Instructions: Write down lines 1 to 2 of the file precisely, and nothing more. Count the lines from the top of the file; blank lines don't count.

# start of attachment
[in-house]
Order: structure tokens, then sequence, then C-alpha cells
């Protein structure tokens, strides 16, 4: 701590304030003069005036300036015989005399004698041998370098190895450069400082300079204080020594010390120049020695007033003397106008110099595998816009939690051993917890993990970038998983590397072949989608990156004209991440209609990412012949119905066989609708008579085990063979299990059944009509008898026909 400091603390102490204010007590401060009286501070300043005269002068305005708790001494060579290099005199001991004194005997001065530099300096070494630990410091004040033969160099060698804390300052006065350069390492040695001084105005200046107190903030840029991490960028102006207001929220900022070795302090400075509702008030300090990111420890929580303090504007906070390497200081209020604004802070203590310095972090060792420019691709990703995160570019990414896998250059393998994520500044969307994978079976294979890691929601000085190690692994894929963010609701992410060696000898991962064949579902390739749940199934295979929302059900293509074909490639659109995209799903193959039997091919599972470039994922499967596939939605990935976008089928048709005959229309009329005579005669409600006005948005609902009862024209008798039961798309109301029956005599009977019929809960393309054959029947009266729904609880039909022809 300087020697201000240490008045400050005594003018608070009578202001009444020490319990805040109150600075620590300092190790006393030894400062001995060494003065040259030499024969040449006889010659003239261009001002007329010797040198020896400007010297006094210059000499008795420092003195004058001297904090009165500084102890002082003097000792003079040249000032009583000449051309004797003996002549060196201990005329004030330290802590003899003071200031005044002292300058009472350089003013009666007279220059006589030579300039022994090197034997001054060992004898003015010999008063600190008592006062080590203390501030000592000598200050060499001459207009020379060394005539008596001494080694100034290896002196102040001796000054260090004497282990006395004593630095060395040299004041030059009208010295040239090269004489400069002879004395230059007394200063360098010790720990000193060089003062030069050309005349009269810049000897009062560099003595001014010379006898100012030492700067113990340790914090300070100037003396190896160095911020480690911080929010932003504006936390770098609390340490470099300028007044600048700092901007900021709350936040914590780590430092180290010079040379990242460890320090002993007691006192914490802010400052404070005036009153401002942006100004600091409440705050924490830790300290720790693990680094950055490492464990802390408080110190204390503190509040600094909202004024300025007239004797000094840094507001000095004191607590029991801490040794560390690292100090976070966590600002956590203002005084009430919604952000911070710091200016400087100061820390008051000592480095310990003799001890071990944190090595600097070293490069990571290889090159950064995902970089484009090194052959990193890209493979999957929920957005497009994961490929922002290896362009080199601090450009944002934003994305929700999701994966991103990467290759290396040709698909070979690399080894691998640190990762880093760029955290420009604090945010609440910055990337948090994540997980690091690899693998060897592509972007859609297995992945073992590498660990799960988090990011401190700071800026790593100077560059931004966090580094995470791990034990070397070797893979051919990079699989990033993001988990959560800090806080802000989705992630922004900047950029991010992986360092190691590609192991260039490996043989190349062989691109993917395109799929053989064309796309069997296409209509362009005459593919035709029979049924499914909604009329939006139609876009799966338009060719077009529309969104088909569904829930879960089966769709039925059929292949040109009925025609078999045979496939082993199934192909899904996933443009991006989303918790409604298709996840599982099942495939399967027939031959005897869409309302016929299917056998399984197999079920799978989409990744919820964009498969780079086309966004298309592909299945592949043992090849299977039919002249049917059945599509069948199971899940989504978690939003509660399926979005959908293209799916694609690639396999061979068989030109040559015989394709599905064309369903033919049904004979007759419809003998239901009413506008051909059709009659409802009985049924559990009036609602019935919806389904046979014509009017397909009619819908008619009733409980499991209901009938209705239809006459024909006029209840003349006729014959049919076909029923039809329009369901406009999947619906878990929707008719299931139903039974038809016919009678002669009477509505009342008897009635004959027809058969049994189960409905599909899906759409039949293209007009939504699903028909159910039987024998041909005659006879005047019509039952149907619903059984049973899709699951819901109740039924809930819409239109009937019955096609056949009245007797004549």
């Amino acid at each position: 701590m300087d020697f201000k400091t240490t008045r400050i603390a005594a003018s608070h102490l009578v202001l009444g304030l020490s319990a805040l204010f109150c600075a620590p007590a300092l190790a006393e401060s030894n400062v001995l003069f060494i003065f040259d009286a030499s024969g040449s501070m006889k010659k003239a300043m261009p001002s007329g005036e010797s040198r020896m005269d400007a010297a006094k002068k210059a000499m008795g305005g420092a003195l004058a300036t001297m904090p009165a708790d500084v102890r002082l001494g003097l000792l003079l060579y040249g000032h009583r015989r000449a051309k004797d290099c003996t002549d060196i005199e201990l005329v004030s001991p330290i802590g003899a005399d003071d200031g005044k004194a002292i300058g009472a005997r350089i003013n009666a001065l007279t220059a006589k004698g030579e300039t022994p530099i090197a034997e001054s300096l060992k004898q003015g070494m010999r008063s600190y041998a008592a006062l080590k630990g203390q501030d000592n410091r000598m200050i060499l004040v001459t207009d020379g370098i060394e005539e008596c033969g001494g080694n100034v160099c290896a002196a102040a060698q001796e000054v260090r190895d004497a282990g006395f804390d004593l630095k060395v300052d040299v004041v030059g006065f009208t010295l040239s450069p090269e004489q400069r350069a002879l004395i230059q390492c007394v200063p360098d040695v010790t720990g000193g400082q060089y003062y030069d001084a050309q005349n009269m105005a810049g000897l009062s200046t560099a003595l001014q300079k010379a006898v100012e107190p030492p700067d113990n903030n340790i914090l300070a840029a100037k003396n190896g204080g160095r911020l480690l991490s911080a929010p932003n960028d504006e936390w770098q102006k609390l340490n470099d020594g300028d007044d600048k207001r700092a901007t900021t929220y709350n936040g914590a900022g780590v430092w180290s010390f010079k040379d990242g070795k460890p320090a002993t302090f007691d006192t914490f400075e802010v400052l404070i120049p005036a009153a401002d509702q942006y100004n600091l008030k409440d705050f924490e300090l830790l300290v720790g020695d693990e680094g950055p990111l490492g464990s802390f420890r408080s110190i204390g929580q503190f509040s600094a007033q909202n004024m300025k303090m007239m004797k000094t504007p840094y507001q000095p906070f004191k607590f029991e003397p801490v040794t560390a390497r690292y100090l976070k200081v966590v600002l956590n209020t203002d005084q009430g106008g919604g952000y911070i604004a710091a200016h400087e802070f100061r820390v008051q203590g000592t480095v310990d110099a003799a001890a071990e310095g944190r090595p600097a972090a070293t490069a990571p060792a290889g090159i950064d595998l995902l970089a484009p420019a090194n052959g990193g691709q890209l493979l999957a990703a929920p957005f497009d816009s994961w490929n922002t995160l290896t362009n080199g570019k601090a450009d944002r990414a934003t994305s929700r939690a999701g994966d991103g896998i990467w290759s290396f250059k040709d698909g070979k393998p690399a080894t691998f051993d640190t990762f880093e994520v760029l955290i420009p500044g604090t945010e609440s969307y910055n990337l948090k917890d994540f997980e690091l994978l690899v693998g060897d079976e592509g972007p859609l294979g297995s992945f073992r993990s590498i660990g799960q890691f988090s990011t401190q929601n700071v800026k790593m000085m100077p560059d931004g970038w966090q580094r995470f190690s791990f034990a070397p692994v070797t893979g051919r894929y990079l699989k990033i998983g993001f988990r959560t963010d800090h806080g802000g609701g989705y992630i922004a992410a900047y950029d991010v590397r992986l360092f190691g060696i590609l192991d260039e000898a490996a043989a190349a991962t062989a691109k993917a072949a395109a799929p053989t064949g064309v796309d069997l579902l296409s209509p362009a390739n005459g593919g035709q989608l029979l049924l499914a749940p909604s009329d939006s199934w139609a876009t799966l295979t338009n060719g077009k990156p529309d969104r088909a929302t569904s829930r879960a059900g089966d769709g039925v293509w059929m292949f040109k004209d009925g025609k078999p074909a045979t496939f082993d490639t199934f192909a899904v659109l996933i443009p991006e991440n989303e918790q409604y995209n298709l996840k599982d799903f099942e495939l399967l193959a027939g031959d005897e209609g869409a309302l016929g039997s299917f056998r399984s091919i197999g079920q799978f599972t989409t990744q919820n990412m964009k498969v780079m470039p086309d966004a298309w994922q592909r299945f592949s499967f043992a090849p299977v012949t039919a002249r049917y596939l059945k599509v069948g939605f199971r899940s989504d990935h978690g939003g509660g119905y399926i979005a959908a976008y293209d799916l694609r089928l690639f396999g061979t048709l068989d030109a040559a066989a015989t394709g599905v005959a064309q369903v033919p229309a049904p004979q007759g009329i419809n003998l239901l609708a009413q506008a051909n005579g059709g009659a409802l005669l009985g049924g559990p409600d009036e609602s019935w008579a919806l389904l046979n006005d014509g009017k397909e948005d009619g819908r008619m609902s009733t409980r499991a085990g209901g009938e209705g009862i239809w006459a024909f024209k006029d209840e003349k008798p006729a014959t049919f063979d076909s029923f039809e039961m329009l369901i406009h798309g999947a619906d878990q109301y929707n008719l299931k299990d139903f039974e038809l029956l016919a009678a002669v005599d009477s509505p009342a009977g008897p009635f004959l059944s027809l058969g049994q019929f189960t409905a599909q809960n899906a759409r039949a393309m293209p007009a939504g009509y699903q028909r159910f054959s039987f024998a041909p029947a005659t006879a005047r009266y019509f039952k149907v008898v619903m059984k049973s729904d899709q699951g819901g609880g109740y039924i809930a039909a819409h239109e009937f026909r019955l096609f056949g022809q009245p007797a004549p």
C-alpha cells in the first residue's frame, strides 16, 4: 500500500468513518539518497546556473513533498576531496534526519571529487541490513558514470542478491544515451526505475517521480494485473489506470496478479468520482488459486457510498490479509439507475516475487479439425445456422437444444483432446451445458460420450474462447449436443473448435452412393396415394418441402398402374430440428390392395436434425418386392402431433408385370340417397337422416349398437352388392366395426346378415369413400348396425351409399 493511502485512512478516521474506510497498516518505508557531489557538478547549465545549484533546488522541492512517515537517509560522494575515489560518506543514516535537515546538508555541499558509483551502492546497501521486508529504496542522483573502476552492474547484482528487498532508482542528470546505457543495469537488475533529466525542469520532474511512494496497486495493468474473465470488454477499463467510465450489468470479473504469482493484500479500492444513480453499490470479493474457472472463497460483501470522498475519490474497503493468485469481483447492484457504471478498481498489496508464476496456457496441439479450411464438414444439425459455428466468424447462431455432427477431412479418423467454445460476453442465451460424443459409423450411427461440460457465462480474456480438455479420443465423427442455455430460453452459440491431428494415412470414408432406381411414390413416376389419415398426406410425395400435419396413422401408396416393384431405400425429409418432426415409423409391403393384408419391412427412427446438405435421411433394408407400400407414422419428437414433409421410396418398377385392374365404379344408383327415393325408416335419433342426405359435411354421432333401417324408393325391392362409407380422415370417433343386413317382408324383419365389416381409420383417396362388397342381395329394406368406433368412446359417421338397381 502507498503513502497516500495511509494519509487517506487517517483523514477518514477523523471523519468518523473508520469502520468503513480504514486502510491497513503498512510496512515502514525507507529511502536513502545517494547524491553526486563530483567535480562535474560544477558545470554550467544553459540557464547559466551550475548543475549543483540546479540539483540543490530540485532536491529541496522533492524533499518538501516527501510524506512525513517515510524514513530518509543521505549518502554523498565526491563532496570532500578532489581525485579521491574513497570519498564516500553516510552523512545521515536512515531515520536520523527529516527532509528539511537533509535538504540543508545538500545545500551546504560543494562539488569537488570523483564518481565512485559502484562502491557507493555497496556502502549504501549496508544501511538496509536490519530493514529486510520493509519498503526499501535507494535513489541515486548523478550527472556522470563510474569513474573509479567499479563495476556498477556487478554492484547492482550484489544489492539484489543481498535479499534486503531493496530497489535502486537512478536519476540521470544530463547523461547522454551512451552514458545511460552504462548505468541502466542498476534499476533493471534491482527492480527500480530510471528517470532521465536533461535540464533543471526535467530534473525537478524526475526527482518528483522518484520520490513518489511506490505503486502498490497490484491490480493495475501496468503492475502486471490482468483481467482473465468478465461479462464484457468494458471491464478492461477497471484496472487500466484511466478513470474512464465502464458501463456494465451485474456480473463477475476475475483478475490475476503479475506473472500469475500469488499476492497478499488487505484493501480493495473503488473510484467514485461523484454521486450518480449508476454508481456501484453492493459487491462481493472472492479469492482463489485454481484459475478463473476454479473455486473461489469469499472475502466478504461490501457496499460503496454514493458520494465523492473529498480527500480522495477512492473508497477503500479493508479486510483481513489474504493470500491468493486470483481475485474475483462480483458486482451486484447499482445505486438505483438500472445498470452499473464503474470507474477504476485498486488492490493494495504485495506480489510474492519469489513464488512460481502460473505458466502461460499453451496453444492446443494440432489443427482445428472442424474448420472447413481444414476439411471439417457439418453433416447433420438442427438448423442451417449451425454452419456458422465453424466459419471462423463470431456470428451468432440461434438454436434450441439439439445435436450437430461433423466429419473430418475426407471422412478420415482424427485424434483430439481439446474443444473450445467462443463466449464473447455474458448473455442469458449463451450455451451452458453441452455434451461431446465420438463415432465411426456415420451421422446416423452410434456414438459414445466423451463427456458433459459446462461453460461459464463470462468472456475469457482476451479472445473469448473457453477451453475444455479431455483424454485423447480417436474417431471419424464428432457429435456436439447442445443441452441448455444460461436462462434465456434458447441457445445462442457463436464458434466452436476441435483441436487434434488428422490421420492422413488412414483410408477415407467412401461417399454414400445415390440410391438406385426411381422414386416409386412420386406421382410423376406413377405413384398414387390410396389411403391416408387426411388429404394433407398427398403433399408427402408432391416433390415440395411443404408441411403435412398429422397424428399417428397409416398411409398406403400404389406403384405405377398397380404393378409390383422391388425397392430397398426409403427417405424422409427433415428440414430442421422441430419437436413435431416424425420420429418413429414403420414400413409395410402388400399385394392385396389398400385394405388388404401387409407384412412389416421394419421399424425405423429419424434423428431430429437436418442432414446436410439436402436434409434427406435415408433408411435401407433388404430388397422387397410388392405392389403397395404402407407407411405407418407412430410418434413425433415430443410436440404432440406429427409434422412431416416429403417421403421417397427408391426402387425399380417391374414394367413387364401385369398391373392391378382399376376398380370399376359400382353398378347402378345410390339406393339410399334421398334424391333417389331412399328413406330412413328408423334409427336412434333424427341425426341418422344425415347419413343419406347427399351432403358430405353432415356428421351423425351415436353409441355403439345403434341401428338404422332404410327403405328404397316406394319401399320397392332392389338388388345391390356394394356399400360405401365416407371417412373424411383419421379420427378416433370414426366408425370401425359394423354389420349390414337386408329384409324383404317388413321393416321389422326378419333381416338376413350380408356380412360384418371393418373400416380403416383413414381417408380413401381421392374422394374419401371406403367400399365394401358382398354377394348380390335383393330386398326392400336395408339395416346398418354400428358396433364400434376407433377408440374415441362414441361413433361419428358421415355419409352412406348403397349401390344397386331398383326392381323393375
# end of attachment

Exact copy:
[in-house]
Order: structure tokens, then sequence, then C-alpha cells